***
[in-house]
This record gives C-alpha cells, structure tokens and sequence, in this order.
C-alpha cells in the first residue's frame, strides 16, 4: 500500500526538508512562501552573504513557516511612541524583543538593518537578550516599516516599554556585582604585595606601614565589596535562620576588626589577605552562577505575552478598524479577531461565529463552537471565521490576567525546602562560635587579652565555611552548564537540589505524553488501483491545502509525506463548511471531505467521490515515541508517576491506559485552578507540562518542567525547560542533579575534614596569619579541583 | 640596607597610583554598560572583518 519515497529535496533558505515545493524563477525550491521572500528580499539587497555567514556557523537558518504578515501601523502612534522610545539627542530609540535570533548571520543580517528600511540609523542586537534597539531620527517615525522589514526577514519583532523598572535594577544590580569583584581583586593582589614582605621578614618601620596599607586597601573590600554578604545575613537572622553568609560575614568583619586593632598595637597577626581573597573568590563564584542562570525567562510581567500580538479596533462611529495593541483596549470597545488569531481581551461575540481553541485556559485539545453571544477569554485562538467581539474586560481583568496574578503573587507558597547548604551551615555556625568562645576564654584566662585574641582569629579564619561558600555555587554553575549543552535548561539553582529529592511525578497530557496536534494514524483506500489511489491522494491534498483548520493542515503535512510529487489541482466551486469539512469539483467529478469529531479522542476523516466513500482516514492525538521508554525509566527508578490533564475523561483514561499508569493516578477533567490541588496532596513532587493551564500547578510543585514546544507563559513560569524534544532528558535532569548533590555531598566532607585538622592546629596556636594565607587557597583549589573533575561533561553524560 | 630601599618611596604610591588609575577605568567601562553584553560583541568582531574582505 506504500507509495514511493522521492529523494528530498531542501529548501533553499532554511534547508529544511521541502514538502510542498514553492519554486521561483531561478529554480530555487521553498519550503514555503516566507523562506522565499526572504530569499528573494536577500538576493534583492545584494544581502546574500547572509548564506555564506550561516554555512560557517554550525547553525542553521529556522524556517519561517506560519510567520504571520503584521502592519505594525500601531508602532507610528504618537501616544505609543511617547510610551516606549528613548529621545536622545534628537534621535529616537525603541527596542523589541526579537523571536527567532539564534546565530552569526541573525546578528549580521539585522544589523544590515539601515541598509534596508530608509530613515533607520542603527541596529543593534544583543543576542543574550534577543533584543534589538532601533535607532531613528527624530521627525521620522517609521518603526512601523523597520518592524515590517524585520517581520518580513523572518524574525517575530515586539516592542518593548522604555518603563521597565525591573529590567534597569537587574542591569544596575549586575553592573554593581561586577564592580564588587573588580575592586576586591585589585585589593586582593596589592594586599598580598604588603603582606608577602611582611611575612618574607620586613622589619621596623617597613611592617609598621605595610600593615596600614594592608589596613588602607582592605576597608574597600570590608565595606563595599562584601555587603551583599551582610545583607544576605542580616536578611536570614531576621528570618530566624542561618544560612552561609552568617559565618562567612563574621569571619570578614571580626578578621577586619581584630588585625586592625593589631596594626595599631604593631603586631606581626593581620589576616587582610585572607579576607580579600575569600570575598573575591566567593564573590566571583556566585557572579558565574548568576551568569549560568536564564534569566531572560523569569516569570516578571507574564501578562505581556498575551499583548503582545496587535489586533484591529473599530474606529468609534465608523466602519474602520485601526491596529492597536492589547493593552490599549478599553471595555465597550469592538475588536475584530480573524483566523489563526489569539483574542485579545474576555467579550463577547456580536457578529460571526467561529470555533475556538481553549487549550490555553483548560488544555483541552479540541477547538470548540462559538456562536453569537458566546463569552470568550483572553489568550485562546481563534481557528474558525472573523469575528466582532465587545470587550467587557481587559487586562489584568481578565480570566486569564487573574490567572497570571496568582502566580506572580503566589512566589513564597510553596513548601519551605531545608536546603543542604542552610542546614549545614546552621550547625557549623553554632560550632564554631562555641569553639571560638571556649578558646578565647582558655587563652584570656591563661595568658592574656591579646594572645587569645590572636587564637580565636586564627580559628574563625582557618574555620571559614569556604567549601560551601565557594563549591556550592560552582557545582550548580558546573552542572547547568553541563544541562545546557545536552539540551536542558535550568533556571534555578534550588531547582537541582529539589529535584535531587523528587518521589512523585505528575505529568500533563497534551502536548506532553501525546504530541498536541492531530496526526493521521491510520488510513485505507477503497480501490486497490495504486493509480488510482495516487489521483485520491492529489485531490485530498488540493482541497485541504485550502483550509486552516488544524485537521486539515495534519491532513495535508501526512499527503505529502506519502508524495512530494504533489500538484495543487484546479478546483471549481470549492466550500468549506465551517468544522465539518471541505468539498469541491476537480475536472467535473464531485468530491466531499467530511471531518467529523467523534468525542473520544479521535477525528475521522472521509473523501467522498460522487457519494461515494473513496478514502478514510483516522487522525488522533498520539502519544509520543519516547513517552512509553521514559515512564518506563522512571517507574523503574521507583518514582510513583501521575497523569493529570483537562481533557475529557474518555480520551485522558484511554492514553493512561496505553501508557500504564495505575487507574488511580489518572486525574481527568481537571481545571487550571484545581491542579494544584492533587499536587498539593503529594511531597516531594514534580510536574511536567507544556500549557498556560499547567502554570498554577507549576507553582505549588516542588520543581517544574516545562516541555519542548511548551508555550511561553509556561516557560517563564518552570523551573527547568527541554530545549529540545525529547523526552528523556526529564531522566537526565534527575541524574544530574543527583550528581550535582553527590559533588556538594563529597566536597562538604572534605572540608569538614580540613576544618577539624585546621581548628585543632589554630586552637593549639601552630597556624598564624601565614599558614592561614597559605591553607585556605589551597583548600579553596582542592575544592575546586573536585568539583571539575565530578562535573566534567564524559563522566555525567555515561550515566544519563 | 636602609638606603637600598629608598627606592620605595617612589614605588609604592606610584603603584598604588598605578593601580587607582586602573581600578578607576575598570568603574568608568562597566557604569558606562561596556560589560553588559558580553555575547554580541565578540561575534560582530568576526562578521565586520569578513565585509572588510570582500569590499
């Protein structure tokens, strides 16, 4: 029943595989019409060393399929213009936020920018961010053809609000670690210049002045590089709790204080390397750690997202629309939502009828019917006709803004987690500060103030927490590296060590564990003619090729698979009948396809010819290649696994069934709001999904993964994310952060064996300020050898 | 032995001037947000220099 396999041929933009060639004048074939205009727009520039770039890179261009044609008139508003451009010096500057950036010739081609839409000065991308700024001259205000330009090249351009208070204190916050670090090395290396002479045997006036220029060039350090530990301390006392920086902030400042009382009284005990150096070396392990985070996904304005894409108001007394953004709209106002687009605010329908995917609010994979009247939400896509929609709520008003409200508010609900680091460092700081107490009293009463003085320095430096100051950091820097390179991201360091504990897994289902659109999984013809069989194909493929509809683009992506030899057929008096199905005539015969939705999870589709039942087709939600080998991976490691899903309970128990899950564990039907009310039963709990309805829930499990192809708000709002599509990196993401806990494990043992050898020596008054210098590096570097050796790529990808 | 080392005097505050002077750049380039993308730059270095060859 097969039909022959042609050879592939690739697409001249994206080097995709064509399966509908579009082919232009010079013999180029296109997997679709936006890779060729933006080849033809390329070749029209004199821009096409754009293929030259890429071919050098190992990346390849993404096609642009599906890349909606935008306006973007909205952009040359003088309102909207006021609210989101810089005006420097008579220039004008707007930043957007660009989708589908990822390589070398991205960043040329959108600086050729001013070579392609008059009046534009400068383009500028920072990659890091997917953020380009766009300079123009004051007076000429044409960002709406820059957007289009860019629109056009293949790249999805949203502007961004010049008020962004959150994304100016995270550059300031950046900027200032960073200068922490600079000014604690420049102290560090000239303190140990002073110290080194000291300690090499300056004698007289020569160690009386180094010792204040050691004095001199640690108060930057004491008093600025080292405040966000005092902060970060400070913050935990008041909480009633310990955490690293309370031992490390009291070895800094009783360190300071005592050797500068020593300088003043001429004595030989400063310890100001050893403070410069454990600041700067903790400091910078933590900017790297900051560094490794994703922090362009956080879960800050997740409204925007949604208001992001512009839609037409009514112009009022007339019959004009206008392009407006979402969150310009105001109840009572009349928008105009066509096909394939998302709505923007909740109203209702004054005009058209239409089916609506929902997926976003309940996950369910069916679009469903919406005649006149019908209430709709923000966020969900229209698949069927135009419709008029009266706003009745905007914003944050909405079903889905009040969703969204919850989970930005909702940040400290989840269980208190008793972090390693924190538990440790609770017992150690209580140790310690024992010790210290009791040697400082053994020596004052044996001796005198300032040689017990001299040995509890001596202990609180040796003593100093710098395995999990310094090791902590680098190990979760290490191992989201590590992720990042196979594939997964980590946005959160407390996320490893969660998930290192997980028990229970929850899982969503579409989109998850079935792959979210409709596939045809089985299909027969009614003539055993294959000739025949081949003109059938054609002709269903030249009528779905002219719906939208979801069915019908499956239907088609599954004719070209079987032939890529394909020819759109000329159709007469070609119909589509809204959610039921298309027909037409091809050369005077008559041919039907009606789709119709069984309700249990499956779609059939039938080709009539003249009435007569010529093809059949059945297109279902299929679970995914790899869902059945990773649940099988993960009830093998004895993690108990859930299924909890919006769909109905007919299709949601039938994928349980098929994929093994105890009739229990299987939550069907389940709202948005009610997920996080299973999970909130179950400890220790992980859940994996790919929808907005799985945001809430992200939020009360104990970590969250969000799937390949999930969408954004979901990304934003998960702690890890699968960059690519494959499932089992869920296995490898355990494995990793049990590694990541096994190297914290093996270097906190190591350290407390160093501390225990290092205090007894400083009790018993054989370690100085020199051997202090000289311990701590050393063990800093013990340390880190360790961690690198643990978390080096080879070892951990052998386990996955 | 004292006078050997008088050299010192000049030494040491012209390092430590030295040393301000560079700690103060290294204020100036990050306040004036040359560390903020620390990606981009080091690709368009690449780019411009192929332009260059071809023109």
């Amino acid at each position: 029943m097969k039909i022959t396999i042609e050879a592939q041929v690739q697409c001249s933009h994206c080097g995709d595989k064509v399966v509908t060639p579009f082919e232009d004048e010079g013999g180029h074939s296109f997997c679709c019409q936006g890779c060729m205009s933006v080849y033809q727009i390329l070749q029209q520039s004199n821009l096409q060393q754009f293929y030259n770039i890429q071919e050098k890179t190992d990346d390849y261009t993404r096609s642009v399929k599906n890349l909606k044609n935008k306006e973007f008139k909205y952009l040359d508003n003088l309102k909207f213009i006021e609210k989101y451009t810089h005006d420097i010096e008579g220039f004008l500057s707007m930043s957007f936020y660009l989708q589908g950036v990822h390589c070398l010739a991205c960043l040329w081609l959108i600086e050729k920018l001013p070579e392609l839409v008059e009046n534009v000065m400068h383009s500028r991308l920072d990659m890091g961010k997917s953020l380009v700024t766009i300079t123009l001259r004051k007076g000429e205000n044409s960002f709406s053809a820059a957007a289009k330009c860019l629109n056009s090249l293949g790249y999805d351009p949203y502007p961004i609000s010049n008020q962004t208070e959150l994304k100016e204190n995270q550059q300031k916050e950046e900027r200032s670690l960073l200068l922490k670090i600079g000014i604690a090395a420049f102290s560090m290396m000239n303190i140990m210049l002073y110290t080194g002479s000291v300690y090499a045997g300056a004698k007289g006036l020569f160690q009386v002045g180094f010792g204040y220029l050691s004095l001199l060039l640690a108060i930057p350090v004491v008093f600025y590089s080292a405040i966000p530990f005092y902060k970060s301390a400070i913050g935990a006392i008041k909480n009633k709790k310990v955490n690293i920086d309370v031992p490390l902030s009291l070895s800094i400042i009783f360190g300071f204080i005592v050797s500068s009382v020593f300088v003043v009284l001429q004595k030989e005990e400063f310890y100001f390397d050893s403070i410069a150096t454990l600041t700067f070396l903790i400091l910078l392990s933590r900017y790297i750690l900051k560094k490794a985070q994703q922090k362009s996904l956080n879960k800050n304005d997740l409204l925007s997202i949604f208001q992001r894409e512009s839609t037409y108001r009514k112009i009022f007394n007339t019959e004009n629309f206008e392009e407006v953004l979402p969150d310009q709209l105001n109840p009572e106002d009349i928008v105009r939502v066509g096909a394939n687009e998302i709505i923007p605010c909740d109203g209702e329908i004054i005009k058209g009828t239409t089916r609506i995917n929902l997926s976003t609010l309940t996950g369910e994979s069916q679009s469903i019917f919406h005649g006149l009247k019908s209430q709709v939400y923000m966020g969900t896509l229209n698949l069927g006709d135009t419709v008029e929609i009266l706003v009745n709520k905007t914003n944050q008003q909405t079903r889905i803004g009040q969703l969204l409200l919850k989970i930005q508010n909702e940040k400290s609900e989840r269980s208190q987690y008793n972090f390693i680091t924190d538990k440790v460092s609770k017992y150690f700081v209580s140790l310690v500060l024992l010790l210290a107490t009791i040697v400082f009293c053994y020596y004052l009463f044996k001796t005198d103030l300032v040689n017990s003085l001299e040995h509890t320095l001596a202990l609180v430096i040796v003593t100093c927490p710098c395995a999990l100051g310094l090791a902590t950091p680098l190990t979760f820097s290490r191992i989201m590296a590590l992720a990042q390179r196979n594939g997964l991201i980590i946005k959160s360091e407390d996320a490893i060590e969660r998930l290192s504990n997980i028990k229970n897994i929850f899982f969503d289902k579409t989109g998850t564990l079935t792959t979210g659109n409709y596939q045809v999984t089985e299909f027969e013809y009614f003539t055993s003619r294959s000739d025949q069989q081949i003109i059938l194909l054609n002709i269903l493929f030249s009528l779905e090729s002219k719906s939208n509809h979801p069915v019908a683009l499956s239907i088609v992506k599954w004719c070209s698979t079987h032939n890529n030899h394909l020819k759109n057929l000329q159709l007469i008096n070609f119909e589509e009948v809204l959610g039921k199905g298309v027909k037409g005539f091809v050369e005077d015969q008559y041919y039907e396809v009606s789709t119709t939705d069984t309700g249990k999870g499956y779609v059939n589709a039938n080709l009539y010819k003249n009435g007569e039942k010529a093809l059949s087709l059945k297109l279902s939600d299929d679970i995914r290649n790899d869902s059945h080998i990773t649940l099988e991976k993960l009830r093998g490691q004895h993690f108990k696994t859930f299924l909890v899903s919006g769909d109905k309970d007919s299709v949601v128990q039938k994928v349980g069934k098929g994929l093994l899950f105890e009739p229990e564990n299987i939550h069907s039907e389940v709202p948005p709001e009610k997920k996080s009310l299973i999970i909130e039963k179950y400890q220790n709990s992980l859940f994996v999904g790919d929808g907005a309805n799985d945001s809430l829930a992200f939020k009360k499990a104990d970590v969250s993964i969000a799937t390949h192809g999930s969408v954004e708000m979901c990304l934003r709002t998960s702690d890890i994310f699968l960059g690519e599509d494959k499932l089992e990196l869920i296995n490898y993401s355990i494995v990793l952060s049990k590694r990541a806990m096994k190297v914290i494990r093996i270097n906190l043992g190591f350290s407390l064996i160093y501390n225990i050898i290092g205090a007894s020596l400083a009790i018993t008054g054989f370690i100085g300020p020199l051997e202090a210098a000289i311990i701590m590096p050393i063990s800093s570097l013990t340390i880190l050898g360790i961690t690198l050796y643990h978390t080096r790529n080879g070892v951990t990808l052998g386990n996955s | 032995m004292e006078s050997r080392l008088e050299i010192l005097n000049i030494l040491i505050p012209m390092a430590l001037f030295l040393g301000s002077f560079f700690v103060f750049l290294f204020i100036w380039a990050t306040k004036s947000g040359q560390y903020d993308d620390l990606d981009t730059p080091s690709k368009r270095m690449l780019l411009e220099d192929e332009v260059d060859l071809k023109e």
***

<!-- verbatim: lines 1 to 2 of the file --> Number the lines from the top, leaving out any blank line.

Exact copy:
[in-house]
This record gives C-alpha cells, structure tokens and sequence, in this order.